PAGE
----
The public and public agencies have sent more than 100 pages of comments about the Cambria Community Services District’s proposed determination that water-supply tests beneath the beach near Shamel Park won’t have any significant effect on the environment. District directors are scheduled to consider adopting the environmental report at its monthly meeting today, but district staff is recommending that the decision be postponed.
It has taken a long time to research and respond to those comments, according to Greg Sanders, president of the district board, which is why staff is recommending another delay.
“There are a number of possible outcomes” from the meeting, Sanders said. “We just don’t know which one will be approved. It’s up to the board in a public meeting to figure it all out.”
He declined to give a list of options.
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Board Vice President Muril Clift said that among the choices are likely to be:
• Approving the study as it is. “This is probably not the time to go ahead with an actual ‘neg dec,’ Clift said. “We’d probably just get sued”;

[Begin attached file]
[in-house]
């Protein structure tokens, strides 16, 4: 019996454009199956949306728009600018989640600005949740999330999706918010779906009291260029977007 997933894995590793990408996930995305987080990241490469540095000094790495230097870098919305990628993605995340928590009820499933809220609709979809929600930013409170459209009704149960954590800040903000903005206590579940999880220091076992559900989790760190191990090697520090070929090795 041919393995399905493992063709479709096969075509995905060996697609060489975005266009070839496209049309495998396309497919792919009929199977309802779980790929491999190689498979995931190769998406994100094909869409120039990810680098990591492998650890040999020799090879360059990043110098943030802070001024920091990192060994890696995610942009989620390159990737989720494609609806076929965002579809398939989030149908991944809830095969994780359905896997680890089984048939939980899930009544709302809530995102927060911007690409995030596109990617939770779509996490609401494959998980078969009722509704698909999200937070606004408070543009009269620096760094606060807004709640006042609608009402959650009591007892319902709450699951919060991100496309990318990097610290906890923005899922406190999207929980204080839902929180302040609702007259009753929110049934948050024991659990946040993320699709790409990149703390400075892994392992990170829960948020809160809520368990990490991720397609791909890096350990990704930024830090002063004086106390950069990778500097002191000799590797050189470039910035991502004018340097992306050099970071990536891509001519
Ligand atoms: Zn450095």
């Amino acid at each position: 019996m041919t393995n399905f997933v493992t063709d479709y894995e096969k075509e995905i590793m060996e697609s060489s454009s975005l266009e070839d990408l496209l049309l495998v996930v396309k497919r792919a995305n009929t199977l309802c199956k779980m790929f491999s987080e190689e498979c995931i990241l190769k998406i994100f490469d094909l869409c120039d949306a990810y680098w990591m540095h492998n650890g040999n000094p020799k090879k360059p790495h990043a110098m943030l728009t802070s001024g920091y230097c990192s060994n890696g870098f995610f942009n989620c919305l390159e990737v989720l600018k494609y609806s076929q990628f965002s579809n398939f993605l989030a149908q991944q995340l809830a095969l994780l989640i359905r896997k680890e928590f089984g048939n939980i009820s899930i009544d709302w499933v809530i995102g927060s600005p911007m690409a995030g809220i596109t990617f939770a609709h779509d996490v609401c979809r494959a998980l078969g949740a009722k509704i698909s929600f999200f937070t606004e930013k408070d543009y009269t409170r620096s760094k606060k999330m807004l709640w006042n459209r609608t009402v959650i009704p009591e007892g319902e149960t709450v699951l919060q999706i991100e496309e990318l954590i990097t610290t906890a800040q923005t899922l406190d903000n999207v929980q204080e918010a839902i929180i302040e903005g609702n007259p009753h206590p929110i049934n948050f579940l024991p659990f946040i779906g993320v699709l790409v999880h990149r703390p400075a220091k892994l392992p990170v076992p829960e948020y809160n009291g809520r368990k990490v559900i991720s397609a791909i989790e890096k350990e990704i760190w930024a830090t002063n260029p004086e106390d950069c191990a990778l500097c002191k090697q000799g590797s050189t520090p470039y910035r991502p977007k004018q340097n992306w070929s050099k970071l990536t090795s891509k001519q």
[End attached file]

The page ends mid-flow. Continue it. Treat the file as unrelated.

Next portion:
• Incorporating comments from agencies and ratepayers, along with the district’s responses, recirculating the revised document and then approving the document. In that option, “you’re developing the record of what you’re providing,” which is of great value when dealing with such agencies as the California Coastal Commission, he said. “It’s probably smart to do your homework ahead of time”;
• Go to the next level of review, what’s known as a mitigated negative declaration (see box), which includes the comments, district responses and ways to compensate for any environmental impacts;
• Do a full environmental impact report for the testing regime, or
• Do a full environmental impact report for the entire desalination project, including the geotechnical tests.
The $733,000 testing project to be done by the Army Corps of Engineers is designed to prove if desalination- plant pumps could pull enough seawater from under the sandy shoreline near the mouth of Santa Rosa Creek to supply the proposed desalination plant, which would likely be located elsewhere, possibly near San Simeon Creek east of San Simeon Creek Campground.
Plans for the tests involve taking up to 10 core samples near Shamel Park and the Santa Rosa Creek beach, which are, respectively, county and state park areas. Up to three of the core-sample sites would be converted into monitoring test wells for a period not to exceed two years.